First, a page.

Charles Moore is on his 10th trip to visit the Pacific Gyre–the spot in the Pacific Ocean that holds a growing island of plastic trash caught in its currents, previously written about in this blog here and here. A good article today in the New York Times explains what Mr. Moore has been doing since his first trip in 1997, when he accidentally stumbled upon this phenomenon. His work and that of others has inspired some of the rich and famous to get involved, namely Ted Danson with his Oceana project and David de Rothschild, whose brainchild the Plastiki Expedition he created when he read a 2006 UN report on trash in the oceans.
The issue of plastic in the oceans seems to be growing in the public awareness, although can any of us say that something has really changed? When one thinks about the enormous usage of plastic, not only here, but throughout the developing world, it is difficult to see a solution to what may be an insurmountable problem. The plastic doesn’t just float and somewhat degrade into smaller and smaller bits, it is ingested by sea creatures and travels up the foodchain. It is also becoming evident that our casual and regular use of plastic in water bottles and food packaging may be having an insidious effect on us as chemicals leach into our bodies. Nicholas Kristof of the New York Times says tellingly that he has confronted extreme African poverty and disease, as well as dangerous warlords but is frankly terrified of the growing amount of bisphenol A or BPA accumulating in his tissues.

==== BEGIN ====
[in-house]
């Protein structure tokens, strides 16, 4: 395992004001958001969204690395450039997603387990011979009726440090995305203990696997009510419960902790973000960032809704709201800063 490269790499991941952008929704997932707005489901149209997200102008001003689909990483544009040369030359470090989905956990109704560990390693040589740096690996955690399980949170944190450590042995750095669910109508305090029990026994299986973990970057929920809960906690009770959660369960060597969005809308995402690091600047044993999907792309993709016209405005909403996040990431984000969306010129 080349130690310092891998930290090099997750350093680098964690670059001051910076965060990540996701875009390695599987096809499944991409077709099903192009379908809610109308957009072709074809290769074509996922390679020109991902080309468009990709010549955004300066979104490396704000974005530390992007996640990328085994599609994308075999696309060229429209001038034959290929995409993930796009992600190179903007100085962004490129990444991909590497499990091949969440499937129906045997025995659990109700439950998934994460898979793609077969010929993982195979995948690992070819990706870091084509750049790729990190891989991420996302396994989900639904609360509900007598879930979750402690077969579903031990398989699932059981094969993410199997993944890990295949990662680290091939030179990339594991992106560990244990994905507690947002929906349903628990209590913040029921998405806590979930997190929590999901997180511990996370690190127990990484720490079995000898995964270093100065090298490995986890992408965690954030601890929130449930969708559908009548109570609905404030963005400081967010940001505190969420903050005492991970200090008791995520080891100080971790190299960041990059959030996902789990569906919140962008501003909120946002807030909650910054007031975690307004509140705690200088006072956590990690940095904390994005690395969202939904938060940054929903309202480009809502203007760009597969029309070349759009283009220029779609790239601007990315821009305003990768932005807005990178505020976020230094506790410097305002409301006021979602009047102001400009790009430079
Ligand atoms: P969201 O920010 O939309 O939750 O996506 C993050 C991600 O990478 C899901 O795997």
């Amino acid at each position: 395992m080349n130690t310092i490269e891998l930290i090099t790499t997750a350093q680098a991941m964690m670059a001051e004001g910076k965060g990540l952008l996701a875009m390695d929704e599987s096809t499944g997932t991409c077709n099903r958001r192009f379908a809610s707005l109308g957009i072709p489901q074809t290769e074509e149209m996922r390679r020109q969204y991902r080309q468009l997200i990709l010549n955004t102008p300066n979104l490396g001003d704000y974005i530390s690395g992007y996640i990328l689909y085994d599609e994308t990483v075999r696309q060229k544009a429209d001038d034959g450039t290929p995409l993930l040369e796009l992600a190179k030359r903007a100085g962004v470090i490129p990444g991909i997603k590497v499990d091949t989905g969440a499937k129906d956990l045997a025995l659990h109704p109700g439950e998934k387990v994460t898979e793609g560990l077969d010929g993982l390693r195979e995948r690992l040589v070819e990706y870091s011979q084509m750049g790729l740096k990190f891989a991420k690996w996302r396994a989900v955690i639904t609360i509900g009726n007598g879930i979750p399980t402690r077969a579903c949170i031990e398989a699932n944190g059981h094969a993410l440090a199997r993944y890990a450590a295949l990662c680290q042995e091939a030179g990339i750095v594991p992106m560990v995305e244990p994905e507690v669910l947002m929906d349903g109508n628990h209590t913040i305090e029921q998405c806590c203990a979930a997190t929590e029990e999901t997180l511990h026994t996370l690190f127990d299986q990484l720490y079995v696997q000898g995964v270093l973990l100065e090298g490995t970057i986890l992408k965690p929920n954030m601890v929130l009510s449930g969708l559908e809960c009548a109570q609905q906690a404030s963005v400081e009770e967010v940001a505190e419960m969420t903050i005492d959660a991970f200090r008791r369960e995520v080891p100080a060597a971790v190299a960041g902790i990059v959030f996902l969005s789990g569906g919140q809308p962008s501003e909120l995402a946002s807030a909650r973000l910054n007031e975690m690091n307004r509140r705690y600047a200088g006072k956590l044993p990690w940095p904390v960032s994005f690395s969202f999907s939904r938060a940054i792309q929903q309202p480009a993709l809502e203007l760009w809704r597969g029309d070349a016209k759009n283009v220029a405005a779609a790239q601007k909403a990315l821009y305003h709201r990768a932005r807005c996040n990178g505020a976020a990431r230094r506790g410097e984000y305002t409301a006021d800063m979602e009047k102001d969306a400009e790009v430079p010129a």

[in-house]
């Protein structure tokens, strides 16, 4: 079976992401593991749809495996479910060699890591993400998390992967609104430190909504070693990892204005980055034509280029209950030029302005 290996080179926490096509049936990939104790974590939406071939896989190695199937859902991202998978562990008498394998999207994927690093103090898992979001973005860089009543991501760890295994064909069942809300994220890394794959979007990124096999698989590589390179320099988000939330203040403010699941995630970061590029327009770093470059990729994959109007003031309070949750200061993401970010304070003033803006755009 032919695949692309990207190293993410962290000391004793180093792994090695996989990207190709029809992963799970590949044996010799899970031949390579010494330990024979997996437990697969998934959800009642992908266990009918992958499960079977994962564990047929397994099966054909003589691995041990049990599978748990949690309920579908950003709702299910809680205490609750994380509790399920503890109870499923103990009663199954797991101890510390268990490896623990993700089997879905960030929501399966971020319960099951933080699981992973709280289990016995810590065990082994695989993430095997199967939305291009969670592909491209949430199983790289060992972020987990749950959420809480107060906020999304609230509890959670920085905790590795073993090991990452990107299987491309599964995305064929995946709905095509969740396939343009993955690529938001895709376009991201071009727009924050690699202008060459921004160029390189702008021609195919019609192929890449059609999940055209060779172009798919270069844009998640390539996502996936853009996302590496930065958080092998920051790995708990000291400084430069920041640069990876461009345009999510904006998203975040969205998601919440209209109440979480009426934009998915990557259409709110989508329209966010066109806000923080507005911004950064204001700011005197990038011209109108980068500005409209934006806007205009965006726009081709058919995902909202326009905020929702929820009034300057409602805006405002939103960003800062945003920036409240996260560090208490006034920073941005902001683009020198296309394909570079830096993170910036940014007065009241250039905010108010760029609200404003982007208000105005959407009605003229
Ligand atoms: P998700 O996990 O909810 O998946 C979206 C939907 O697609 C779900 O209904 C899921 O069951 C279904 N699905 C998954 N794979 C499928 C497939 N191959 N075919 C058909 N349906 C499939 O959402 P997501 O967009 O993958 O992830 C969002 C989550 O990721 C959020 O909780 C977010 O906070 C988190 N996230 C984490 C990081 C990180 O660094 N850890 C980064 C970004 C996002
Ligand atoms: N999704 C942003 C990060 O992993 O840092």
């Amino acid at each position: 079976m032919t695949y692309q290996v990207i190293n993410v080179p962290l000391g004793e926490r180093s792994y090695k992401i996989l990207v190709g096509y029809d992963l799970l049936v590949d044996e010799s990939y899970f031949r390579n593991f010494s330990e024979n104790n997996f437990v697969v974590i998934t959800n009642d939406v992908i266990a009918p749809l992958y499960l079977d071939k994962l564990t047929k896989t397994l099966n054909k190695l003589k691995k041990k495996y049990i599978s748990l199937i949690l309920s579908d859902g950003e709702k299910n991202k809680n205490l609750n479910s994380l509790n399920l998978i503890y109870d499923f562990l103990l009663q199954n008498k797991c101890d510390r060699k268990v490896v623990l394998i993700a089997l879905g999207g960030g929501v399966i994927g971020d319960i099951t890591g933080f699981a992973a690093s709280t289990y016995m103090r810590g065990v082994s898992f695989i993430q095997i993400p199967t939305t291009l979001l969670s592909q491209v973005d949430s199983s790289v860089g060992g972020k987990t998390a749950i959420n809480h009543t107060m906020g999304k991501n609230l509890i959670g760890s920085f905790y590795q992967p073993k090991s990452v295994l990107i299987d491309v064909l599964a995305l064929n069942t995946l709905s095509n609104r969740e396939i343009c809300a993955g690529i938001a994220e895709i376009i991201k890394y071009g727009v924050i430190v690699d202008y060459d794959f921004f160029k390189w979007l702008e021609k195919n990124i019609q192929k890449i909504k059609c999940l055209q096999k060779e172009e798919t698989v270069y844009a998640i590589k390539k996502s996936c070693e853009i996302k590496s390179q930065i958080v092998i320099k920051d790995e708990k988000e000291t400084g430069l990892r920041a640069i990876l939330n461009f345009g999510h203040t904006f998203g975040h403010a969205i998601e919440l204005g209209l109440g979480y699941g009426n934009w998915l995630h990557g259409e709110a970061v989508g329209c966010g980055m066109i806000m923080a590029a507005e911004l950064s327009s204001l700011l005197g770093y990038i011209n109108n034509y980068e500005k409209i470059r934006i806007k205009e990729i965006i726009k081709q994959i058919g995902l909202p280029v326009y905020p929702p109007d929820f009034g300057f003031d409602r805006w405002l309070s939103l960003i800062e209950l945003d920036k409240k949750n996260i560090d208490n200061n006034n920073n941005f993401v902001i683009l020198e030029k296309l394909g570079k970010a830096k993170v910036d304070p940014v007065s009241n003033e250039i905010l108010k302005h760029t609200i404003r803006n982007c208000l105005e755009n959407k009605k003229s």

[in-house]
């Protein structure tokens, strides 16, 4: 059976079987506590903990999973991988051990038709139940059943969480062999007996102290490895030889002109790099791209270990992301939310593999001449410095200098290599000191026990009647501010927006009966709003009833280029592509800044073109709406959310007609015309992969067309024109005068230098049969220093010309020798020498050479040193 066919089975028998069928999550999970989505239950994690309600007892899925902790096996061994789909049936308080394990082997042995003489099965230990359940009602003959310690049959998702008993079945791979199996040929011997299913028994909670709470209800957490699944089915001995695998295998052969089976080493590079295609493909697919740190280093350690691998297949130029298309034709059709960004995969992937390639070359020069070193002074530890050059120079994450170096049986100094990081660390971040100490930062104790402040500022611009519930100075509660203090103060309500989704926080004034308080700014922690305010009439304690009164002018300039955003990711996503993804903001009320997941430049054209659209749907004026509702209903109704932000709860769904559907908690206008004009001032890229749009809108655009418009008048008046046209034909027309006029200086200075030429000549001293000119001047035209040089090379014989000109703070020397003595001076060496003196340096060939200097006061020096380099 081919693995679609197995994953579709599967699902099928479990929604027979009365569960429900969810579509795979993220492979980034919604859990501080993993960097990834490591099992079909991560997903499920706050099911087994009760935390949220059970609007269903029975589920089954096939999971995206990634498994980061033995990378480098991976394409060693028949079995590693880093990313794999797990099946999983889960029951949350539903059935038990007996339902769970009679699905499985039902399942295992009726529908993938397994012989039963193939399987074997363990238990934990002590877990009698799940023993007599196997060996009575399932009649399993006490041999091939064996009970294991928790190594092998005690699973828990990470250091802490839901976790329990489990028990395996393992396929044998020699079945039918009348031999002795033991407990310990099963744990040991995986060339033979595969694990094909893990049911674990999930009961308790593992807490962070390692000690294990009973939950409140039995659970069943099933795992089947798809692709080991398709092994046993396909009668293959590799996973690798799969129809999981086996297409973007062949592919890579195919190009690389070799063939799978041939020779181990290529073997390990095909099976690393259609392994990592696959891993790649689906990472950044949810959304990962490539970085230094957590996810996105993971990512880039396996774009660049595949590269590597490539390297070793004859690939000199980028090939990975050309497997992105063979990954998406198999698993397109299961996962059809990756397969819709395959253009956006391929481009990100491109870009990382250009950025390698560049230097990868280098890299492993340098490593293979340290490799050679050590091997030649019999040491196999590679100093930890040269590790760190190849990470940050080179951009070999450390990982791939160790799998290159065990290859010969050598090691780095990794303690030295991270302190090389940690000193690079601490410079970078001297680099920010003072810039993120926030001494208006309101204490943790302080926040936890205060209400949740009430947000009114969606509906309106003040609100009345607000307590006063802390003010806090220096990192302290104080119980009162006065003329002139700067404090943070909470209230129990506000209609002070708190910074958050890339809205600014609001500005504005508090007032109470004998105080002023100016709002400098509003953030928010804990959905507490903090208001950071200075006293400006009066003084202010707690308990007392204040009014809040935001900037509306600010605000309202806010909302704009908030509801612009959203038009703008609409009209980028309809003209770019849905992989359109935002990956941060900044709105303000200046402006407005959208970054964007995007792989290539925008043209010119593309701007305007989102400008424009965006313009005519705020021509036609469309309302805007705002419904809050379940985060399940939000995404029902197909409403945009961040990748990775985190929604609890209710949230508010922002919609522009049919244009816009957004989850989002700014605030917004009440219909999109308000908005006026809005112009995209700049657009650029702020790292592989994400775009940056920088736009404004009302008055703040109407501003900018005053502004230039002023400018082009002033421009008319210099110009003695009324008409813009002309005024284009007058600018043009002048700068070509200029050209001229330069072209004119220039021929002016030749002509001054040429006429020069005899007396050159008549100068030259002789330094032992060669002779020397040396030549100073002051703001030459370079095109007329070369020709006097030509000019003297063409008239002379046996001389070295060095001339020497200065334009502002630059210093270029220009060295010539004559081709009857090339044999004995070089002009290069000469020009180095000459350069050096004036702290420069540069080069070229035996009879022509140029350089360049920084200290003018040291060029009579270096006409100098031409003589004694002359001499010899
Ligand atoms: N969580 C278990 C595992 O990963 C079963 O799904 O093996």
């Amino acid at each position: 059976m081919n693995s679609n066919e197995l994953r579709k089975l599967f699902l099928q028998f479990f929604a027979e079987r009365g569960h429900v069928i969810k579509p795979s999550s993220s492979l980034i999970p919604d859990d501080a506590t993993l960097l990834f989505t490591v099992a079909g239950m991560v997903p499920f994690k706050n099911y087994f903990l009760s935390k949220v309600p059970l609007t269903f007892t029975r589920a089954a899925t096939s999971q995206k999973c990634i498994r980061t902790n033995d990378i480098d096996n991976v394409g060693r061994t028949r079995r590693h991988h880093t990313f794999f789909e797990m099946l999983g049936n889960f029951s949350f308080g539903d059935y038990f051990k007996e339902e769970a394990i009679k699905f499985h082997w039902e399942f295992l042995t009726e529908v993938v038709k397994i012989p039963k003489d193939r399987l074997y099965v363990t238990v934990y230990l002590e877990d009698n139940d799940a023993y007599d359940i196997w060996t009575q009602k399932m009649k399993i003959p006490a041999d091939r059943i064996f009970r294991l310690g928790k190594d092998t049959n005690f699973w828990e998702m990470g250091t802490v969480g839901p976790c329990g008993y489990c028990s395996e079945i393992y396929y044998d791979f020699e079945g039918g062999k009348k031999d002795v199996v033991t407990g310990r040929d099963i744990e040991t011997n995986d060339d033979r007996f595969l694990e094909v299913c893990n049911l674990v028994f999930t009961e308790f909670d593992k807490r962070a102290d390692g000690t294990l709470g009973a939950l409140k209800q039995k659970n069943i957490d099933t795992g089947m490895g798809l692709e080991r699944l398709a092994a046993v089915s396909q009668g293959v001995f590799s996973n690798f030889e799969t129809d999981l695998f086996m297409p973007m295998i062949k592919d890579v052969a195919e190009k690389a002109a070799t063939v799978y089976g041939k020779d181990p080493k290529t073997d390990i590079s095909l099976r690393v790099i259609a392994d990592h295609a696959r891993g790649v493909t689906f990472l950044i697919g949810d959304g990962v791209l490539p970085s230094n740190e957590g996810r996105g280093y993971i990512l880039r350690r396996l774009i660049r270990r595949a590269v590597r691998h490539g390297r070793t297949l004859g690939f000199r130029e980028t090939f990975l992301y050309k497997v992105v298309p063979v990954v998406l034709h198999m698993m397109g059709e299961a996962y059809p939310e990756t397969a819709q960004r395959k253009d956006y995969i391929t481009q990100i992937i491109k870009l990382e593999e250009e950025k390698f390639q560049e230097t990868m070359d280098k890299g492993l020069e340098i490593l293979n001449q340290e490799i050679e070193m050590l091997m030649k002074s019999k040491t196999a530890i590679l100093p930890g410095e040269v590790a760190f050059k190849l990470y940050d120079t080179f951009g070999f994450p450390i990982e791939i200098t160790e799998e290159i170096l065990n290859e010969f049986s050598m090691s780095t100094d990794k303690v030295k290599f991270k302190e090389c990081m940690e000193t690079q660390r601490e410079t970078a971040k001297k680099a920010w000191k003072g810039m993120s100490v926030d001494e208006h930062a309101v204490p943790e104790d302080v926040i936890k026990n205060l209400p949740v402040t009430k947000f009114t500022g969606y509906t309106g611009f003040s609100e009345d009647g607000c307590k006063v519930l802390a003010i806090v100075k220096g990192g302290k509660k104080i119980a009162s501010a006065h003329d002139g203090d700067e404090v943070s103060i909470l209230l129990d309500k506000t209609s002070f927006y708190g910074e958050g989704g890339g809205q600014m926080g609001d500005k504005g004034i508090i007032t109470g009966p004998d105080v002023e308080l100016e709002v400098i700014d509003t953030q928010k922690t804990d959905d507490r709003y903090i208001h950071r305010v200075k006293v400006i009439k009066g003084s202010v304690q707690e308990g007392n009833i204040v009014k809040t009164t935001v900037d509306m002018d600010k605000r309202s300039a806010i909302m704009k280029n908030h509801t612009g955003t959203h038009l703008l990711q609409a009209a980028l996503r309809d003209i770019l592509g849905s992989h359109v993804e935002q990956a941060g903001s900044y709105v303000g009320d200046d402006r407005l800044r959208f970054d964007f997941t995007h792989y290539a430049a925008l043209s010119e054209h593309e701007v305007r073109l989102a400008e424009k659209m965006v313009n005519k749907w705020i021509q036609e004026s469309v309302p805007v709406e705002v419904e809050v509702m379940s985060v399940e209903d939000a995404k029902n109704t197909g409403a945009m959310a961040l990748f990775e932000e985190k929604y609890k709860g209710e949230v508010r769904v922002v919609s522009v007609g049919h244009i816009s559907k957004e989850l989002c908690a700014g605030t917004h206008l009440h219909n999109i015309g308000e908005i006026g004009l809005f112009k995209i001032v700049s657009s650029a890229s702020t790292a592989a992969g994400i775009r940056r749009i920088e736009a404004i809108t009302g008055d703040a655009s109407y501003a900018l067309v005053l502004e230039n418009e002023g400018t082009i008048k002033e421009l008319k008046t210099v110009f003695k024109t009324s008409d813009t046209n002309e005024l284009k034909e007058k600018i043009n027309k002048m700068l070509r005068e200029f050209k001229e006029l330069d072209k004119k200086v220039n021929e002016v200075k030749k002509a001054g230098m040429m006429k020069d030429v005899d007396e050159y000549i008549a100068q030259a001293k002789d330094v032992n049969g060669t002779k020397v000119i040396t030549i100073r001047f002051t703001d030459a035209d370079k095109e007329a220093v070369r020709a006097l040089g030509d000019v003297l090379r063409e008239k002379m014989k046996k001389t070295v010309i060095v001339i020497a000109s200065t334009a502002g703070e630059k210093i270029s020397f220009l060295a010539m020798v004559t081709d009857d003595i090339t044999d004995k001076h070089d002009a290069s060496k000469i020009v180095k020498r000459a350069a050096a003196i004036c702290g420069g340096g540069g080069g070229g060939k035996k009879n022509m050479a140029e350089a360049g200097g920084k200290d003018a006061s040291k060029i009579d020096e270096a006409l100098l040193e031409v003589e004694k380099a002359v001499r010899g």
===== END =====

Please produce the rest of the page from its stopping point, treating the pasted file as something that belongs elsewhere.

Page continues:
One day we may look back on our Plastic Period like boomers on the days of thalidomide babies. While I am not advocating that we all go the way of “No Impact Man” , I am heartened that there is some serious research being done to study the causes and effects of what may become known as our “Plastic Period.”